At the end of the 20th century, the main sources of income of local communities in rural Romania were mining, but also agriculture and forest industry. Following the restructuring of the Romanian economy, most of the mines were closed. Nowadays, former mining communities are looking at possibilities to generate alternative income and more pressure is put on the valuable forest resources. One of these communities is Grosii Tiblesului.
Grosii Tiblesului is a Romanian community with >2,200 inhabitants in the county of Maramures with a stunning landscape: hills with hay meadows, rivers meandering through the landscape and mountains covered with natural and pristine forests. It’s the closest community to the Tibles Mountains (highest peak is 1,848m). Forests are owned by the state and partly by the local community (Grosii Tiblesului Composesorat Association). They are managed by the Grosii Tiblesului Forest District. There is still a significant area of old-growth forest (about 4,000ha) and natural forests, being a valuable habitat for the brown bear, wolf, red deer, wild boar, lynx, marten, rare species of birds and plants. The old-growth forest area is the last one in the Maramures county.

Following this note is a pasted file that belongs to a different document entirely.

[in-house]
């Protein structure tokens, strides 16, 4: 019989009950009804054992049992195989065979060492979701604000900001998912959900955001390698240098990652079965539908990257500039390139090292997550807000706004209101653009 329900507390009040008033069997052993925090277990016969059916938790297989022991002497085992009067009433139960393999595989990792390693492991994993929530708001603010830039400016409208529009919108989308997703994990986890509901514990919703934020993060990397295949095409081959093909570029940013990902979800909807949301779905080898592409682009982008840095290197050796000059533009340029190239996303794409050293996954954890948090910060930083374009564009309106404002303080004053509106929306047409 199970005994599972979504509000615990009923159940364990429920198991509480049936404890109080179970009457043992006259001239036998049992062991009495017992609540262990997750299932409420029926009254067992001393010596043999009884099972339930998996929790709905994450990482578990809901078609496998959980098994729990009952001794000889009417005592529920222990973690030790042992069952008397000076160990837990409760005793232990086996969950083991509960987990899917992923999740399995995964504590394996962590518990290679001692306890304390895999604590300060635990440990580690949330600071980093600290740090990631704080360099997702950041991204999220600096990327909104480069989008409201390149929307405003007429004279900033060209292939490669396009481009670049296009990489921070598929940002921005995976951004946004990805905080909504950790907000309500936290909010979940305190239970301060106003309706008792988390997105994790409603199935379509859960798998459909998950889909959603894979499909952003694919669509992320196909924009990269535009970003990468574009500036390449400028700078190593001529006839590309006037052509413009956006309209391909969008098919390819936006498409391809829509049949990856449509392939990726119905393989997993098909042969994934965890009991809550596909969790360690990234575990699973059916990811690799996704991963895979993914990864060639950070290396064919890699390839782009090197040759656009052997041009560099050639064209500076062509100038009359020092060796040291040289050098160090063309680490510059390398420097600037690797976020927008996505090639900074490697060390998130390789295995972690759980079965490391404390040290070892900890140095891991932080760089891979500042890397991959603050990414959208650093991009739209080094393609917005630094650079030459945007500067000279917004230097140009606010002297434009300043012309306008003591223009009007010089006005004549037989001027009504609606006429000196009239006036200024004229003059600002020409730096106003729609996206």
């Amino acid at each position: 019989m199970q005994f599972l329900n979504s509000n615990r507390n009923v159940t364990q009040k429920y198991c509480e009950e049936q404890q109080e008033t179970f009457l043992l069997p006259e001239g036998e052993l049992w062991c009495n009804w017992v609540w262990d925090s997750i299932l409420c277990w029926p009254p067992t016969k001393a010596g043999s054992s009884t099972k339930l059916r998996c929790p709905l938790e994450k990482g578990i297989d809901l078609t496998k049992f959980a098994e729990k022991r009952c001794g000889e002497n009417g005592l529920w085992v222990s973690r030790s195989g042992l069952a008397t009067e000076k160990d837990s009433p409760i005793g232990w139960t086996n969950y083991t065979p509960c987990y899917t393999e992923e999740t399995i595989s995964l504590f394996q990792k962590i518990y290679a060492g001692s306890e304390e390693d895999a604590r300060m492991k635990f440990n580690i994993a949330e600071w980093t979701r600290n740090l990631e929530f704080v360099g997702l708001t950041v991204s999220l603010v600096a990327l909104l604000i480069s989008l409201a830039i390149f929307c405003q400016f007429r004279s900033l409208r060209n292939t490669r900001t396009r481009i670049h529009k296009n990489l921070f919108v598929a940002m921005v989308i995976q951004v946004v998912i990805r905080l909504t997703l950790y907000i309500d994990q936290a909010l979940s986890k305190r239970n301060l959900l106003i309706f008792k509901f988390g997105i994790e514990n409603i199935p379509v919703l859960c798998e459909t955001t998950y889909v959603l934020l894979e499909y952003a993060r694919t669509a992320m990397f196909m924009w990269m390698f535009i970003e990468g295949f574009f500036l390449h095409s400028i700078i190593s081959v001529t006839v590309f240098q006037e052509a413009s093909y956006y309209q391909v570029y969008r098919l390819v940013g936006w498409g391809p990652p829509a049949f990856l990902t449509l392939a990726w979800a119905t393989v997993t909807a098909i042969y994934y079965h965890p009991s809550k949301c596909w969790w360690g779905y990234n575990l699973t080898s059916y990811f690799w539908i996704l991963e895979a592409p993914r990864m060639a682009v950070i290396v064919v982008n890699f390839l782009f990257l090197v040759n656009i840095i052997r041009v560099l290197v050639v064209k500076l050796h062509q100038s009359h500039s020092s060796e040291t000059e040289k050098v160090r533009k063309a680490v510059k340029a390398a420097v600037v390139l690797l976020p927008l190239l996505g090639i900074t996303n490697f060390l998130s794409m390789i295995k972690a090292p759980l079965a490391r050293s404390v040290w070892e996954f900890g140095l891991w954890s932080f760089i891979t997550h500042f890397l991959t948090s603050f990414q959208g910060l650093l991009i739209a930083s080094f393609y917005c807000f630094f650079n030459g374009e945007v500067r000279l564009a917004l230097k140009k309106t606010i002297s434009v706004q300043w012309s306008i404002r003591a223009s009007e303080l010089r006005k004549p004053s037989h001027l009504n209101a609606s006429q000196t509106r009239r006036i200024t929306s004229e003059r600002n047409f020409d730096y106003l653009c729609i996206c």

In 2008 WWF-Romania started an awareness raising project for nature conservation in this community. This process is focused on the preservation of bear habitat. The local richness in cultural traditions and extraordinary natural resources and biodiversity, might very well transform Grosii Tiblesului in an ecotourism destination. Preservation of bear habitat and, in parallel developing income generating activities through ecotourism, will help focus local economics on nature conservation.
Activities in this project focused on the contribution to research activities on large carnivores and their habitat, to raise awareness and knowledge about bears in the community and to develop the first steps towards an attractive ecotourism programme linked to the bear, other wildlife as well as to the traditional coexistence of bears and local communities. Bears in Mind funded the project between 2008-2009 and one of the main aspects was the construction of a bear observation tower.